Lands of Desire and Loss develops an interdisciplinary approach connecting the literary and geographical imagination which shape British perception and representation of colonial and postcolonial spaces. Through her readings of literary works belonging to the dawn of colonial enterprises (Walter Raleigh’s
The Discoverie of Guiana and Shakespeare’s
The Tempest), the heyday of the British Empire (H. Rider Haggard’s
She and W.H. Hudson’s
Green Mansions) and the postcolonial consciousness refashioning old myths and cultural tropes (V.S. Naipaul’s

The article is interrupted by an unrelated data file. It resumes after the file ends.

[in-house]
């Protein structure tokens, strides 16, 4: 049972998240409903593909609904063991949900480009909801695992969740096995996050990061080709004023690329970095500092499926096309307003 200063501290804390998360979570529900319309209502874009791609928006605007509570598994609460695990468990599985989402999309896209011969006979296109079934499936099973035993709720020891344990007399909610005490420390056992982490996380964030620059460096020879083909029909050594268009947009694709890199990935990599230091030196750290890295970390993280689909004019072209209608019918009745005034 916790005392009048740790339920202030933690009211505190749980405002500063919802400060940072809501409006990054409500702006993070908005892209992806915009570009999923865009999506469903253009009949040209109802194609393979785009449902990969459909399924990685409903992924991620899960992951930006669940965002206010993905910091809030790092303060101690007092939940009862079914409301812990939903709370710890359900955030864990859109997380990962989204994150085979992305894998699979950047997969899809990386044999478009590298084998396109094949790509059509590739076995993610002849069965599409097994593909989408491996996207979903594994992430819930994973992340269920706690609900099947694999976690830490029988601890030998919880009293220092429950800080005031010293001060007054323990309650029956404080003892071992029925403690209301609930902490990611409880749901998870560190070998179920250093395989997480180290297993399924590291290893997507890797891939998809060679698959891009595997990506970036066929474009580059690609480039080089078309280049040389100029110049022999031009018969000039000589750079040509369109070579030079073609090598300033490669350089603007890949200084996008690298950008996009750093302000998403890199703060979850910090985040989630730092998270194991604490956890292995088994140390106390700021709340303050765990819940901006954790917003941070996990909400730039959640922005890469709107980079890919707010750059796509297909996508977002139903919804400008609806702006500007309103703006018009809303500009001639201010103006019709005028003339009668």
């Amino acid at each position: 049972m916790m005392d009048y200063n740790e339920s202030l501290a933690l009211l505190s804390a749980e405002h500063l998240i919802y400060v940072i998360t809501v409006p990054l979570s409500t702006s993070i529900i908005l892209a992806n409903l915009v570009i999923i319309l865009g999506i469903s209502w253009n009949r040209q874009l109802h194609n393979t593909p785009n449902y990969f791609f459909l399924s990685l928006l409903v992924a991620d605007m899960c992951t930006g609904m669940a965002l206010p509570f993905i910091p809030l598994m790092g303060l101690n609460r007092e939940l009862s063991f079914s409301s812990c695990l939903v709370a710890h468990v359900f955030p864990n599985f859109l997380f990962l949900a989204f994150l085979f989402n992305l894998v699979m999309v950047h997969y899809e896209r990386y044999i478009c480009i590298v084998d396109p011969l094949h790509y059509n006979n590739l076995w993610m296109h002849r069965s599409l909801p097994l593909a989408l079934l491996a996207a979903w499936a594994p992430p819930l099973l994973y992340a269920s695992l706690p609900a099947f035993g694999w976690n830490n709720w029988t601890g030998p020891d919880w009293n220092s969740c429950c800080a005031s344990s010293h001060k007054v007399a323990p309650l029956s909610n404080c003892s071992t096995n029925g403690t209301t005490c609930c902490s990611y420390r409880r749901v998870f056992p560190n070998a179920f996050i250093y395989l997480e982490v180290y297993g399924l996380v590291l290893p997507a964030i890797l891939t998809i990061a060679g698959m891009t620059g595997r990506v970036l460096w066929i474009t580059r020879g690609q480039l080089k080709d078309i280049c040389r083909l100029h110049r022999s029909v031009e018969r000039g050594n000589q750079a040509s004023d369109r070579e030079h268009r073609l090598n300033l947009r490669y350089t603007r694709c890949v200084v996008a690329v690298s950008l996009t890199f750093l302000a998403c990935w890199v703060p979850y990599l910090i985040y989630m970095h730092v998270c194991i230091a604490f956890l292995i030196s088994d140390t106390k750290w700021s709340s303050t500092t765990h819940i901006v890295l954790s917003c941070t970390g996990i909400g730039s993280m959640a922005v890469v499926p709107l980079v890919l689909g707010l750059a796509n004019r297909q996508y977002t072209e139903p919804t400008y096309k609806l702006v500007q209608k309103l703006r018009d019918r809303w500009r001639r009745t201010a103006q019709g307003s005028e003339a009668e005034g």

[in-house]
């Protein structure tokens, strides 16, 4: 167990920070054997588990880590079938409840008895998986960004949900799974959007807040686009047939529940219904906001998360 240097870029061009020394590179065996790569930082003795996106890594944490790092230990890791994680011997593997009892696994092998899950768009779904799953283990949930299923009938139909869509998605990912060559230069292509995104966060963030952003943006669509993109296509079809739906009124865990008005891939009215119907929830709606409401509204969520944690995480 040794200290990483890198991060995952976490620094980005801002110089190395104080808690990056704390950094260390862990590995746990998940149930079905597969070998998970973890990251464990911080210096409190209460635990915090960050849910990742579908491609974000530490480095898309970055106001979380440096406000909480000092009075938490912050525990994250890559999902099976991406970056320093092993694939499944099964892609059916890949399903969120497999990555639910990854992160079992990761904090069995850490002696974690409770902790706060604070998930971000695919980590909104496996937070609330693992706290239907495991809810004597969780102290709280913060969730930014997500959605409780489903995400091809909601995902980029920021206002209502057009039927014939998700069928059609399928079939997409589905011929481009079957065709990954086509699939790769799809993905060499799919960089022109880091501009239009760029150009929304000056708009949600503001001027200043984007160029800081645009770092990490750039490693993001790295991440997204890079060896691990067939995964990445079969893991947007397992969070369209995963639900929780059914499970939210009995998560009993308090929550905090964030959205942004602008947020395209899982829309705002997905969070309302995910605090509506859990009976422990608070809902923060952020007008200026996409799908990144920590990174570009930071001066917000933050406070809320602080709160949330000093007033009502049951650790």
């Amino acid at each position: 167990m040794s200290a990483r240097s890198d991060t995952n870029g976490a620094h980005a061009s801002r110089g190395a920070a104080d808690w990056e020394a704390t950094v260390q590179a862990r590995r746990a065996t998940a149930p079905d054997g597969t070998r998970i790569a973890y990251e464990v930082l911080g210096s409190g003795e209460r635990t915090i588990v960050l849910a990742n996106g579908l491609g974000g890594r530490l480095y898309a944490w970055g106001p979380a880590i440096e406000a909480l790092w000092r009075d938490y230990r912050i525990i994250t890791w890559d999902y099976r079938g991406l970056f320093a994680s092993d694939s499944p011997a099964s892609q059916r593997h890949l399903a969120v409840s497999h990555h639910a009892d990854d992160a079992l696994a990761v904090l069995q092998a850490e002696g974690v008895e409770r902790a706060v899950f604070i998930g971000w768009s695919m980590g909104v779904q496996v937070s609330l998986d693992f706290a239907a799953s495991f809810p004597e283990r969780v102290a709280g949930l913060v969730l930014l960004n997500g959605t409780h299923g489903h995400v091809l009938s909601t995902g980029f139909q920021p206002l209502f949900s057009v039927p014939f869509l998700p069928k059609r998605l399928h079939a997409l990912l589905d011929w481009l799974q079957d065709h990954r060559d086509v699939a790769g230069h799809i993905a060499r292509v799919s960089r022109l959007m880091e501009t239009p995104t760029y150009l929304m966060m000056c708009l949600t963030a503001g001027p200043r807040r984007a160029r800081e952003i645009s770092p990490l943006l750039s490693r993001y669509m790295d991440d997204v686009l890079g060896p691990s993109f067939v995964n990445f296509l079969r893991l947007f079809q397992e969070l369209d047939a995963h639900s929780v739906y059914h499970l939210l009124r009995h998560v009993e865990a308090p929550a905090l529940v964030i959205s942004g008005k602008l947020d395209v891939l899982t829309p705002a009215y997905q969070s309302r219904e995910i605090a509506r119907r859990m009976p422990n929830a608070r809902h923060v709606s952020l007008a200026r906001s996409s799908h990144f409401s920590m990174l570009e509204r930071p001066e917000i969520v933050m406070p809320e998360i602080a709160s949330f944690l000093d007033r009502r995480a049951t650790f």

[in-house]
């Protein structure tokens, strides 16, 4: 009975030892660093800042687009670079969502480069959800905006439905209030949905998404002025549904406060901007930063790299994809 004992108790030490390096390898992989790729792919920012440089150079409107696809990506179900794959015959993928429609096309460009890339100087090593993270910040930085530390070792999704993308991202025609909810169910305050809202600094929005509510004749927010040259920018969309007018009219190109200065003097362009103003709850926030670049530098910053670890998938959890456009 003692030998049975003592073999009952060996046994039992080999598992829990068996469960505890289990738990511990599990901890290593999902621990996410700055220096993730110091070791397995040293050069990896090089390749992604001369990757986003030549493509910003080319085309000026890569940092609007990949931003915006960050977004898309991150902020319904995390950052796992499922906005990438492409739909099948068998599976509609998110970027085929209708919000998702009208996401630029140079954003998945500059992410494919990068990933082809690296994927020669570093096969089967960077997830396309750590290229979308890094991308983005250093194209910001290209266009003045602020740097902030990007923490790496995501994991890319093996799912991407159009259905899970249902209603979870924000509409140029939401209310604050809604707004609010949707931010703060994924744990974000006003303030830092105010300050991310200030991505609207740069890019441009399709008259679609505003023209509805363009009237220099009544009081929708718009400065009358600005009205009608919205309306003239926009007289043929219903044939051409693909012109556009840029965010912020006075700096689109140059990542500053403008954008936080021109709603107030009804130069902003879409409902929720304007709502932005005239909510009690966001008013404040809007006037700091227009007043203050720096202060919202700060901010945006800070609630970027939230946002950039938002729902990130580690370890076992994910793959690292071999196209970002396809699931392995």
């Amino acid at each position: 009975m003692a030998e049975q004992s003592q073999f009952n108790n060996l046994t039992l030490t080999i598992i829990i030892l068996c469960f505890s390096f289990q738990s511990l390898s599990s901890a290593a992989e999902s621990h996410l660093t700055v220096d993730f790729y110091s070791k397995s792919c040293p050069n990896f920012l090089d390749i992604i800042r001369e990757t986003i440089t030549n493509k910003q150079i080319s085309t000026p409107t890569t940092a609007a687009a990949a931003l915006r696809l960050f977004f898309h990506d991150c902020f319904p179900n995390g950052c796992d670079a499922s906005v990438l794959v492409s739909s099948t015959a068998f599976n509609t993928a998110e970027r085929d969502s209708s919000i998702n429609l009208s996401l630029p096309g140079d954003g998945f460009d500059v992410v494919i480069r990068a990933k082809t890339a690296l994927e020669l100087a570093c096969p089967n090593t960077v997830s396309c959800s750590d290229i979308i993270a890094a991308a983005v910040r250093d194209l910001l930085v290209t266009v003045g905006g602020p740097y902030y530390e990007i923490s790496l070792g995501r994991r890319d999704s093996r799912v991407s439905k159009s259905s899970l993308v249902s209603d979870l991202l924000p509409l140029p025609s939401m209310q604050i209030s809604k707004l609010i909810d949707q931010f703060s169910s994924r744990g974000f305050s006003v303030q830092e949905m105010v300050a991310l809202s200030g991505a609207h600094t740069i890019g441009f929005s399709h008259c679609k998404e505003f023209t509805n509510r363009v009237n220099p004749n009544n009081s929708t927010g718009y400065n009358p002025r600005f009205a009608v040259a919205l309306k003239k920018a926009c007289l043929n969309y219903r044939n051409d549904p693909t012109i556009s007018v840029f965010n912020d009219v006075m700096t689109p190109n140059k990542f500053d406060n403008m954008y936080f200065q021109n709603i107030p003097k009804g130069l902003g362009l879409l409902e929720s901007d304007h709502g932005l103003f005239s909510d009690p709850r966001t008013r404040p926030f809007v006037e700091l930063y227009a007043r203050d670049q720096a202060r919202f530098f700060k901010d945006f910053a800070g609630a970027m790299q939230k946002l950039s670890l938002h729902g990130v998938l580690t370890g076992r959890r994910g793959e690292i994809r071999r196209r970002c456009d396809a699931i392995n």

A Way in the World), the author highlights the crucial role of ideology in narrative plots and literary metaphors concerning space. The imaginative focus of the book is El Dorado, a geographical and literary construction created and recreated at different times, shaped and reshaped in British colonial and postcolonial writing.